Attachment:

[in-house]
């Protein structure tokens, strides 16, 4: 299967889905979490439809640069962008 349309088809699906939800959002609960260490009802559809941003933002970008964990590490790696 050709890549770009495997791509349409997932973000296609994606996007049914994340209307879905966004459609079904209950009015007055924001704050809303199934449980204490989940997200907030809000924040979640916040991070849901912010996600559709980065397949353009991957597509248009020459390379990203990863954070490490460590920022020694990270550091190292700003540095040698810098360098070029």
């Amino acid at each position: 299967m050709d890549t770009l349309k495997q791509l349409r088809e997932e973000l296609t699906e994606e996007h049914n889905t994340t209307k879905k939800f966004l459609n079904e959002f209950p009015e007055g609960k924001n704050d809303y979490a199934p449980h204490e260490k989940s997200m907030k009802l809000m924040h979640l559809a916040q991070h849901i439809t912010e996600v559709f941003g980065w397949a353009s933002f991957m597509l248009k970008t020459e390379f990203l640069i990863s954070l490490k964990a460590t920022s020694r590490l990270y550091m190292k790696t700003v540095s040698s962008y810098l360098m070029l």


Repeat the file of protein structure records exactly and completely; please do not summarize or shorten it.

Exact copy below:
[in-house]
């Protein structure tokens, strides 16, 4: 299967889905979490439809640069962008 349309088809699906939800959002609960260490009802559809941003933002970008964990590490790696 050709890549770009495997791509349409997932973000296609994606996007049914994340209307879905966004459609079904209950009015007055924001704050809303199934449980204490989940997200907030809000924040979640916040991070849901912010996600559709980065397949353009991957597509248009020459390379990203990863954070490490460590920022020694990270550091190292700003540095040698810098360098070029």
């Amino acid at each position: 299967m050709d890549t770009l349309k495997q791509l349409r088809e997932e973000l296609t699906e994606e996007h049914n889905t994340t209307k879905k939800f966004l459609n079904e959002f209950p009015e007055g609960k924001n704050d809303y979490a199934p449980h204490e260490k989940s997200m907030k009802l809000m924040h979640l559809a916040q991070h849901i439809t912010e996600v559709f941003g980065w397949a353009s933002f991957m597509l248009k970008t020459e390379f990203l640069i990863s954070l490490k964990a460590t920022s020694r590490l990270y550091m190292k790696t700003v540095s040698s962008y810098l360098m070029l």